Five Crucial Steps to Quickly Paying off Debt

Many of my clients with large and small debts who are making payments on their bills wonder, "how can I most effectively pay off my debt?"

When trying to pay down debts, there's a right way and a wrong way to do it. One size does not fit all. A consultation can help create a payment plan that specifically fits your needs and get you out of debt much faster. But let these general rules guide you in your quest for financial freedom:

  1. Create a List. Write down your debts on a piece of paper or a computer spreadsheet. Next to each debt, write down the interest rate and the type of debt - credit card, medical bills, etc. If you don't know these numbers, check your credit report. You may not see all of your debts on the report but it's a good starting place. Setting aside secured loans - such as mortgage or car payments - and taxes, student loans, and other government debts, the rule of thumb will be to prioritize the loans with the higher interest rates. There's a temptation to pay the loans with the lower balances off first because there's some satisfaction in seeing a balance go to zero. But you'll get to the debt-free finish line faster if you focus on the higher interest rate loans first. Note that if you have significant tax or student loan debts, you will likely want to consult with a professional because there are more complex strategies that will go into how to handle the payment of those debts. You also should consult with an expert if any of your creditors have sued you or have a judgment against you.
  2. Create a Budget. If you've never created a budget, it is much easier than in sounds. A budget is just a list of your total income and expenses over a given time period. Because many bills are paid on a monthly basis, most people use a sample month's worth of income for their budget. The income side is usually easier to figure out. Expenses can take a little longer. You don't have to add up every trip to the drive-through when estimating your food expenses so just do your best to estimate monthly food costs. But don't forget to write down things you might otherwise forget: such as occasional car and home repairs, clothing purchases, out-of-pocket medical expenses, haircuts, and recreational activities. Spend a sample month jotting things down and use that to test your estimates. Then look at how much you really have over each month for paying down debts. If this amount isn't enough to pay off unsecured debts within five years, think about ways to increase the income (part-time job?) or reduce the expenses. If this won't do the trick, it's a good time to talk to a professional.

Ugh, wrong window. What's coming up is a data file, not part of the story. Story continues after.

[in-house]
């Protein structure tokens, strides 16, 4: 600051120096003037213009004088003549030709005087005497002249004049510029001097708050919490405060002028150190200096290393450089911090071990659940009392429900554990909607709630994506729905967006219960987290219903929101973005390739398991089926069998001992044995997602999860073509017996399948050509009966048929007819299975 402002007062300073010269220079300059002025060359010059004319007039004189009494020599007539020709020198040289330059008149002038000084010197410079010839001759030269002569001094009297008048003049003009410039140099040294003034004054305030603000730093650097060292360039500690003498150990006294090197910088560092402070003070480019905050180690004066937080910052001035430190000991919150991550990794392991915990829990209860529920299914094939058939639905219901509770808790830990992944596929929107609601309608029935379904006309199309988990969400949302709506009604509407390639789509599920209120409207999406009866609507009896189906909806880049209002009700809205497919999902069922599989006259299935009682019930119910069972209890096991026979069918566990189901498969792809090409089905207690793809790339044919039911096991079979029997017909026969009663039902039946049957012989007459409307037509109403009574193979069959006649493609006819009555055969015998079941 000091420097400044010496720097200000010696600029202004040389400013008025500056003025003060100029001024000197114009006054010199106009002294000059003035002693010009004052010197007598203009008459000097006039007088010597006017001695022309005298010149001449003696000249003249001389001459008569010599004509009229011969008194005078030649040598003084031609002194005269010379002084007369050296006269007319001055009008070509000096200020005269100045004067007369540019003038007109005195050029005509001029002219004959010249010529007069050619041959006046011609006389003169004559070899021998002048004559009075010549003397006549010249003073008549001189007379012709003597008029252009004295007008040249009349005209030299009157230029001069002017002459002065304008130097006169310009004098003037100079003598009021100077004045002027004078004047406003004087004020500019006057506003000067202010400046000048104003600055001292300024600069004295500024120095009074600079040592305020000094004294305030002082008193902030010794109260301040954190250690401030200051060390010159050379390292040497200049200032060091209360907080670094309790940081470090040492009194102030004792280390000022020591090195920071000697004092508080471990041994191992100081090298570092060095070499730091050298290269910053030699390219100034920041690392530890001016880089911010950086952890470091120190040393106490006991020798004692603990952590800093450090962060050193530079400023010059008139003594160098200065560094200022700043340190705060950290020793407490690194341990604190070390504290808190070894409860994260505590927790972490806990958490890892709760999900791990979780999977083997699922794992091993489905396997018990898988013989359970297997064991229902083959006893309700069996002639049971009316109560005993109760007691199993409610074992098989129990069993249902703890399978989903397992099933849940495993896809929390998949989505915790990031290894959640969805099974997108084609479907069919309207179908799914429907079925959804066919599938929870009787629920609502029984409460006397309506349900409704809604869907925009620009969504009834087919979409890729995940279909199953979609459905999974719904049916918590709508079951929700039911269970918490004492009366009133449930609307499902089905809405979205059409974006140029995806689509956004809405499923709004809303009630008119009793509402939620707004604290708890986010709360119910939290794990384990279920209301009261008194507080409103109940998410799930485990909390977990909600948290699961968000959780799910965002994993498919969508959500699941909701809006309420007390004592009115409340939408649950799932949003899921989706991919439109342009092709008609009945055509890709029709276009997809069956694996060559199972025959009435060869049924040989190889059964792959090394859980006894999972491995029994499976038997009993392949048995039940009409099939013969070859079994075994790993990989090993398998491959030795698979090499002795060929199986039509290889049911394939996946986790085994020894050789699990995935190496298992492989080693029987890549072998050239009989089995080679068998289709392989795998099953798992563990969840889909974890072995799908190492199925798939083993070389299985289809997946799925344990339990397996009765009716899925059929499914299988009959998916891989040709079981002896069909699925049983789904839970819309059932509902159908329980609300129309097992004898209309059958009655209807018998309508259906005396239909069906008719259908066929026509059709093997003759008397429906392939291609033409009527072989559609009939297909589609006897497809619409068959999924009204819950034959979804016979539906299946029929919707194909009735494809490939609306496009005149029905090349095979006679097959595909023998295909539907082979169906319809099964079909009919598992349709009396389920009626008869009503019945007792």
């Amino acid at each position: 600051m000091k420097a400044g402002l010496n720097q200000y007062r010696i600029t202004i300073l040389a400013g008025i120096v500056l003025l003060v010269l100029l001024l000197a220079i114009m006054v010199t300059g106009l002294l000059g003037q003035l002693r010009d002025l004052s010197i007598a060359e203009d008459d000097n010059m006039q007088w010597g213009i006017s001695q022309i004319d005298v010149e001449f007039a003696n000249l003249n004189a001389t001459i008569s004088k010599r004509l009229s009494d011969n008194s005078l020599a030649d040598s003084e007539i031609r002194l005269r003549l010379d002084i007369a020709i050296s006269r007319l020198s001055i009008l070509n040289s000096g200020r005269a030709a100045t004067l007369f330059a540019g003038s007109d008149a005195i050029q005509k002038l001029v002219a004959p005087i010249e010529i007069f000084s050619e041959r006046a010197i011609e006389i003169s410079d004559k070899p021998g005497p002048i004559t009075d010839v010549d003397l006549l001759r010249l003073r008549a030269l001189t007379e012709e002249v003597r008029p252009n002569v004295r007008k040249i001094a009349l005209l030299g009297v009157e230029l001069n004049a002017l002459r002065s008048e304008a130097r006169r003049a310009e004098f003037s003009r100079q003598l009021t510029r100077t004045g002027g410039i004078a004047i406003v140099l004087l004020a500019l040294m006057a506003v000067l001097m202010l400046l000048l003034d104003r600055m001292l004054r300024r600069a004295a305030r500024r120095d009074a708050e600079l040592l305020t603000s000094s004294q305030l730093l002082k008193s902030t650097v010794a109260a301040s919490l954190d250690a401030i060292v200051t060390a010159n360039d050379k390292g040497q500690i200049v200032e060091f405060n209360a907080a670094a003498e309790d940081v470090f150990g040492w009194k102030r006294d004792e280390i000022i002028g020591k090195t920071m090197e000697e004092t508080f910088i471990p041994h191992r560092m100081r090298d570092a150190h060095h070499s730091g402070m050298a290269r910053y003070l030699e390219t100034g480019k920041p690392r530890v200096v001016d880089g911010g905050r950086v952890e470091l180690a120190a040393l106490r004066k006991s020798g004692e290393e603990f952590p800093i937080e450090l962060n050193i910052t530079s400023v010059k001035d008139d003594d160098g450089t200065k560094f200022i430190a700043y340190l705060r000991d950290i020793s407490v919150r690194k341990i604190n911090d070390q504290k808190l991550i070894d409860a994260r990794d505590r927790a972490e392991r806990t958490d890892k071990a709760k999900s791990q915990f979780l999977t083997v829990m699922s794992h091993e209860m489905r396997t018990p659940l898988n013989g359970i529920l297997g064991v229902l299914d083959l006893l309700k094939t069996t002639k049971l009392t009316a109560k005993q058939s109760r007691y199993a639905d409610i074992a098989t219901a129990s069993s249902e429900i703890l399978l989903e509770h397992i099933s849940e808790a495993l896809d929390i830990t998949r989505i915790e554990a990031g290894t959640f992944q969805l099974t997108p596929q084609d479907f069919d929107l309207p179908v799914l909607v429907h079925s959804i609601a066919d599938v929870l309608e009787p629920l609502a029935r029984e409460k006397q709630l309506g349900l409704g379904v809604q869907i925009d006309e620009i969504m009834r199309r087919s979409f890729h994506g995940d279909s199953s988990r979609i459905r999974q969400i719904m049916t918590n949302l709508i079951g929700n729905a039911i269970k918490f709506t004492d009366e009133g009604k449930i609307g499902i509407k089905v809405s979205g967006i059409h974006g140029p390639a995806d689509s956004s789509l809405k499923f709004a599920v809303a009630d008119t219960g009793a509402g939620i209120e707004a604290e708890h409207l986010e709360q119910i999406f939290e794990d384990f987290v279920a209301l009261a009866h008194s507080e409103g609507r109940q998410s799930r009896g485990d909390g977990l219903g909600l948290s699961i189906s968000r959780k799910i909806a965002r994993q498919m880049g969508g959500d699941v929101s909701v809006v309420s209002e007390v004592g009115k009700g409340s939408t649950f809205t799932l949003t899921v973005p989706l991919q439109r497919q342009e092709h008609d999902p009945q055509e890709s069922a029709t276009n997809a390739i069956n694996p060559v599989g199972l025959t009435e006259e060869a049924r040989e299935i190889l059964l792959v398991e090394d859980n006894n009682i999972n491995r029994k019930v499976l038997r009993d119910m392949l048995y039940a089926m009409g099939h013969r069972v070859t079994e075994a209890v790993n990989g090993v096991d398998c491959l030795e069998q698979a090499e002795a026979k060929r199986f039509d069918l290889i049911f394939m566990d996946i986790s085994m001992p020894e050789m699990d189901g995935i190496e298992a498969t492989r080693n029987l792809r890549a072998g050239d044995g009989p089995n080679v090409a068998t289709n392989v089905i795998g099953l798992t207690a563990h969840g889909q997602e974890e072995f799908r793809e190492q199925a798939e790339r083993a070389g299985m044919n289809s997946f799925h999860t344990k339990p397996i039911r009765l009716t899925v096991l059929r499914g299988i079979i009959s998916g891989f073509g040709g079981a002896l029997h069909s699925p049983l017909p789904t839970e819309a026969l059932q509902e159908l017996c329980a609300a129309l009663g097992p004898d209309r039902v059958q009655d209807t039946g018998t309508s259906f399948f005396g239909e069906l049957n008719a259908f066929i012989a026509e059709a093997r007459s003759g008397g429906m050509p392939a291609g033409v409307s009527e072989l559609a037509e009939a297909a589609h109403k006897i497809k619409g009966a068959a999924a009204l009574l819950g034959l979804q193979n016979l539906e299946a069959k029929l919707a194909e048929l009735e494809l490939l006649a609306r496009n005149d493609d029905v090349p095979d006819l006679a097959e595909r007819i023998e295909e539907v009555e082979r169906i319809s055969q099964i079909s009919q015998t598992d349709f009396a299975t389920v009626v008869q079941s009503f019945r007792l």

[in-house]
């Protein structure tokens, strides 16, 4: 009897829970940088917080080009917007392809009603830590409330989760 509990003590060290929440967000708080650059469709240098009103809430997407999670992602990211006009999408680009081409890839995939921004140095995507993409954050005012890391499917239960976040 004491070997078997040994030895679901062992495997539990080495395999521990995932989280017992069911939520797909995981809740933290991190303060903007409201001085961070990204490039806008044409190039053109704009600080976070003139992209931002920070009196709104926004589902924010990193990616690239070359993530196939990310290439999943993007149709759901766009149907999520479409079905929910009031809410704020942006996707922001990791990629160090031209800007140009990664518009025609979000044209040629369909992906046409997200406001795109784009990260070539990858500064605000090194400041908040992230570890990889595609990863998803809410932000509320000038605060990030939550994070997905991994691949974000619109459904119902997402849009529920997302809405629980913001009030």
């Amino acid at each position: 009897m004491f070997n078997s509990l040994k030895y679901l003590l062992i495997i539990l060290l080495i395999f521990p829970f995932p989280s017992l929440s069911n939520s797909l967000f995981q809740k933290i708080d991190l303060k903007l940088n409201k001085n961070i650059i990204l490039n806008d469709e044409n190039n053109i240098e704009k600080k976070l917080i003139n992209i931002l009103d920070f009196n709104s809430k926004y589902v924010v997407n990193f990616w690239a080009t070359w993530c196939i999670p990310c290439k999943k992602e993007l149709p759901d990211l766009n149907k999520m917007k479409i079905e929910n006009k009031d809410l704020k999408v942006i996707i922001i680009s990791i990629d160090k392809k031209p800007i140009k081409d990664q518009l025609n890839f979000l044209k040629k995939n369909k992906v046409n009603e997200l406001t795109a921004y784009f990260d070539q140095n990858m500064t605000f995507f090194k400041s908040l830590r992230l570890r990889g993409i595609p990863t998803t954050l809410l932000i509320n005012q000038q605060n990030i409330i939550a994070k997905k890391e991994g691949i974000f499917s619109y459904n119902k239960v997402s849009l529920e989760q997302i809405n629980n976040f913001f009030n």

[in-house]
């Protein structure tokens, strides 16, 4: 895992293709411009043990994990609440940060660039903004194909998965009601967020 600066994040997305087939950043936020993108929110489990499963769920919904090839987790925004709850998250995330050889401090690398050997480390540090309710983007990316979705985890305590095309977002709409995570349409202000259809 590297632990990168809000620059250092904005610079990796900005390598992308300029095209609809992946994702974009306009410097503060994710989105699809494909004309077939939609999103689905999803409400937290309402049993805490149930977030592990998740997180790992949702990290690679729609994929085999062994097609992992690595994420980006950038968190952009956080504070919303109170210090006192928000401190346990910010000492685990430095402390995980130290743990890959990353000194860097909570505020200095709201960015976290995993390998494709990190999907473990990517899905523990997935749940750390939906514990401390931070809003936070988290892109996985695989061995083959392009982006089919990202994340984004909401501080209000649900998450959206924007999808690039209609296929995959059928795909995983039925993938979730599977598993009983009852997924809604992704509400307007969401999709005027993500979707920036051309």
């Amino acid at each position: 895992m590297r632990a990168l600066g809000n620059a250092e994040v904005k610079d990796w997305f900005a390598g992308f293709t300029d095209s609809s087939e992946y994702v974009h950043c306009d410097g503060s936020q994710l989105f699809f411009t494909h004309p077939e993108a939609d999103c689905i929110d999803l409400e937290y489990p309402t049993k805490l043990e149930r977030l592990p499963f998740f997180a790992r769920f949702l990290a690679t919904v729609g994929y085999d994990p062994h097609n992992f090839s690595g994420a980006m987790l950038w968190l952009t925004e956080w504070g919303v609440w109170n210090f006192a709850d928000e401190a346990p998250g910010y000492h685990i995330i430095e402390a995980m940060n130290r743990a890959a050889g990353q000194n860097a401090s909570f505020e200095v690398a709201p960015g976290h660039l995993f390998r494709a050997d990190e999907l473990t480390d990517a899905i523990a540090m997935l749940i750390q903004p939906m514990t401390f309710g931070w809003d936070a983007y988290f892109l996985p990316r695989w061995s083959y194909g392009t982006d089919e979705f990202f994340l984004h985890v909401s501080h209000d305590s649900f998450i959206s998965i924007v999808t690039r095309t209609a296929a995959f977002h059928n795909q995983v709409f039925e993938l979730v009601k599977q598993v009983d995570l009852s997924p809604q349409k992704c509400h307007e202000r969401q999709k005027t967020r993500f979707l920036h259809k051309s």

3. Pay More than the Minimum. Credit card bills have a "minimum" payment amount to keep you current. This amount is often ridiculously low. Most of us know that if you only pay the minimum it may take a lifetime to pay the bill in full. Only pay the minimums if you are doing so to put more money into paying off other loans with much higher interest rates. Note that this tip also works with secured loans -- you can often reduce a 30-year mortgage to 20 years or less by making a surprisingly small additional principal payment each month.
  4. Don't Borrow Trouble. If you can't pay off your bills in a given month, you're going to be tempted to take out an additional loan to make things work. Heck, your lenders will probably even send you a letter offering you a short-term loan to help out. This is almost always a bad idea and can add years to your repayment plan. So shred those checks the banks send you. And NEVER take out a payday loan. The interest rates on payday loans tend to be outrageous.
  5. Don't Borrow from Yourself. You may be tempted to sell one of your most valuable assets: retirement savings. If you're lucky enough to have retirement savings, withdrawing it is arguably a worse move than taking out a payday loan because in this case the lender is you! Selling other unneeded assets is fine but your retirement savings is special, and is treated specially under the law. Depending on how you handle the withdrawal, you may have to pay significant taxes and penalties on the amount you borrow from yourself.

If you need help, I strongly recommend you call either a qualified debt-relief attorney or a non-profit credit counseling agency. NON-PROFIT is the key. There are many "debt settlement" agencies out there that will charge you an arm and a leg to get the same help you can get for much less money from a non-profit credit counseling service.

About the author: Dan Cooke

Image credit: Tax Credits